Jonathan Hunt House and Our Living Languages reopen to visitors


VICTORIA, BC — The Royal BC Museum is reopening two exhibits in the First Peoples Gallery to visitors starting today. Jonathan Hunt House, a museum installation and real ceremonial house, and a version of Our Living Languages, an exhibit created in partnership with the First Peoples’ Cultural Council, have been updated and refreshed in advance of the openings.

“The museum is honoured to once again open the doors to Jonathan Hunt House and Our Living Languages,” says Tracey Drake, CEO of the Royal BC Museum. “These spaces on the museum’s third floor share important Indigenous stories and this work is a reflection of the museum’s continued commitment to the Declaration on the Rights of Indigenous Peoples Act by delivering unique experiences for British Columbians.”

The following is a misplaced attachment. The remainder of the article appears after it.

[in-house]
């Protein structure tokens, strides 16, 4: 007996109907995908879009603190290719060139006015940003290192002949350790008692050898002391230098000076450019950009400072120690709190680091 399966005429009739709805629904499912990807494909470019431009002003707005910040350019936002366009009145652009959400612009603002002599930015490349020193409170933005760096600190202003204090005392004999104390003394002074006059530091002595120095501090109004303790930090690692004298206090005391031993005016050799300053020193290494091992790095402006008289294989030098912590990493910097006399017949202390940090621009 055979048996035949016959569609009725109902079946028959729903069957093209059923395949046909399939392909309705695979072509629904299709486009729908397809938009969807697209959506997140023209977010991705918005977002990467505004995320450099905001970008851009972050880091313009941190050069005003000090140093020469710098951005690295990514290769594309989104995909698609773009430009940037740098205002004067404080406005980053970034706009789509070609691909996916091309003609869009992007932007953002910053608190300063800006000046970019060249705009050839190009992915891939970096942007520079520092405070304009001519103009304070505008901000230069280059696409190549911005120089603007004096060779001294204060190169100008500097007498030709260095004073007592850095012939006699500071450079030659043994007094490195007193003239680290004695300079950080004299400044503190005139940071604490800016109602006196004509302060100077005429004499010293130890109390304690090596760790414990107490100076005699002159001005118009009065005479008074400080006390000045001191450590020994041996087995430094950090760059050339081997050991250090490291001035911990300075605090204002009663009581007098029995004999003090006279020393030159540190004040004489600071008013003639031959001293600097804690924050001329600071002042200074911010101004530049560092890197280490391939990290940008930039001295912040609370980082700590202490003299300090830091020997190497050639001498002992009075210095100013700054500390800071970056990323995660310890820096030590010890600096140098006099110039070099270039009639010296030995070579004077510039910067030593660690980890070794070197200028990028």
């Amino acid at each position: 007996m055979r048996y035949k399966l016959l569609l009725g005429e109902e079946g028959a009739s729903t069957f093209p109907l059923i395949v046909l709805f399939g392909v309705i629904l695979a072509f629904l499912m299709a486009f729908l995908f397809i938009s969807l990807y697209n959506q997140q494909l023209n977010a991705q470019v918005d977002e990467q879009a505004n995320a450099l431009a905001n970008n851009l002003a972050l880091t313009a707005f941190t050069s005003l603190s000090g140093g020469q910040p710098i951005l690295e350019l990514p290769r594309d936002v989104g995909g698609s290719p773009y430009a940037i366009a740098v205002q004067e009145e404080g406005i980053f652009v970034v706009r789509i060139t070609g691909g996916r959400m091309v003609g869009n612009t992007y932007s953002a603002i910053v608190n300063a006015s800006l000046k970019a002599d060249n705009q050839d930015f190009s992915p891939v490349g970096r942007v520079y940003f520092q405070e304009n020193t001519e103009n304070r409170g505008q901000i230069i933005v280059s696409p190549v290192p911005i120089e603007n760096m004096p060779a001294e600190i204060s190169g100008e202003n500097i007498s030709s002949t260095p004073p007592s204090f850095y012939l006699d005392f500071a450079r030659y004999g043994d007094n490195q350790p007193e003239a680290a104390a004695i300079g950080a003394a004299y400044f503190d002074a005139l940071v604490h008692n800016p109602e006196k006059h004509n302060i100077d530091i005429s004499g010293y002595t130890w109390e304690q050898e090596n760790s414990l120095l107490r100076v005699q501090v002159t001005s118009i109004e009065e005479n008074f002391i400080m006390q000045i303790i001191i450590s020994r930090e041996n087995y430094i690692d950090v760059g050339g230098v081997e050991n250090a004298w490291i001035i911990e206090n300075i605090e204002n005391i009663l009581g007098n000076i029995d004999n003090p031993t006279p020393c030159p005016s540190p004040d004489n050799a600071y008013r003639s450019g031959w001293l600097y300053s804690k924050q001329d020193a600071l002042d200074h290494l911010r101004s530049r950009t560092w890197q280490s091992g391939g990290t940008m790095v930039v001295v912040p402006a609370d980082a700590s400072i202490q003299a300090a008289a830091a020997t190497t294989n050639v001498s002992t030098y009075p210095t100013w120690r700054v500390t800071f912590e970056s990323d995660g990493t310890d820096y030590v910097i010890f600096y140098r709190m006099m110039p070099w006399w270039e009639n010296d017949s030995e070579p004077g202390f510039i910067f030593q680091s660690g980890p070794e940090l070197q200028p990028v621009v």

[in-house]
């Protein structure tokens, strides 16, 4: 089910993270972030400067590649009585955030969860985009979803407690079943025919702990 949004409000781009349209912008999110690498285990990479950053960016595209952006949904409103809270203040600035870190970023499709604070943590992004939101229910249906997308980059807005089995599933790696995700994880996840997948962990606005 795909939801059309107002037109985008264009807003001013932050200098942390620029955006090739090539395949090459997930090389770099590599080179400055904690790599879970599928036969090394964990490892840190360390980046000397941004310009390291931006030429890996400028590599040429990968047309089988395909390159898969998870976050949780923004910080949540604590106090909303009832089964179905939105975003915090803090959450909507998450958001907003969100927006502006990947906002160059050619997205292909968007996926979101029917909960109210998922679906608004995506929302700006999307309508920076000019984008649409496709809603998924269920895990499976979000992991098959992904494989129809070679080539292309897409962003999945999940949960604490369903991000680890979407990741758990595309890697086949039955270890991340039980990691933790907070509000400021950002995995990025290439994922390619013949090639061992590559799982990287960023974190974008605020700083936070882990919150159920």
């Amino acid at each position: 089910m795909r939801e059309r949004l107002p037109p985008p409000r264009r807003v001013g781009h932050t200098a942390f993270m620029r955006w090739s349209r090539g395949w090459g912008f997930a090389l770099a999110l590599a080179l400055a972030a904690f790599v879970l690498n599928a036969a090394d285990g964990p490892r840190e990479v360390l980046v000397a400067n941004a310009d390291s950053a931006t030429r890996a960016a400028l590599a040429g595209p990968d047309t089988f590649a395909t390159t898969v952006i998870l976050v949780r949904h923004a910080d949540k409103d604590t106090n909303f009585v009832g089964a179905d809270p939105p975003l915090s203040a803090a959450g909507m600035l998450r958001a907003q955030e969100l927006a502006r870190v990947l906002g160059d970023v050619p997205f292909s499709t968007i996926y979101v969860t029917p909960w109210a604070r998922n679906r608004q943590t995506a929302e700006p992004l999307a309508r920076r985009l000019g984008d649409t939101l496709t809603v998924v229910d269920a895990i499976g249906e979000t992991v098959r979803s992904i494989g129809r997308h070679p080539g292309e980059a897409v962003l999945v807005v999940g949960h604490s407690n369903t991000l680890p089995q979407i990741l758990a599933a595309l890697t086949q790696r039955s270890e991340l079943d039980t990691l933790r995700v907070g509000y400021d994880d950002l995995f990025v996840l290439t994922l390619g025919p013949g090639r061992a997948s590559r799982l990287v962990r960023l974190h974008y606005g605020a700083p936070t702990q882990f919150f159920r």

The third floor of the museum originally closed to the public in January 2022, when work began to update and expand the cultural narratives of the museum’s third floor galleries, which were originally created in the 1960s and 1970s. Old Town reopened with a new approach in July 2023, and the reopening of Our Living Languages and Jonathan Hunt House are the first thoughtful and collaborative steps towards fully reopening the First Peoples Gallery.

“The Jonathan Hunt House and Our Living Languages are integral to our shared history, and we know people are excited to experience some of the Indigenous languages of BC and the important ceremonial house of the late Jonathan Hunt once again,” says Lana Popham, Minister of Tourism, Arts, Culture and Sport. “It’s exciting to see the Royal BC Museum continue to reopen exhibits that tell the stories of our province’s history.”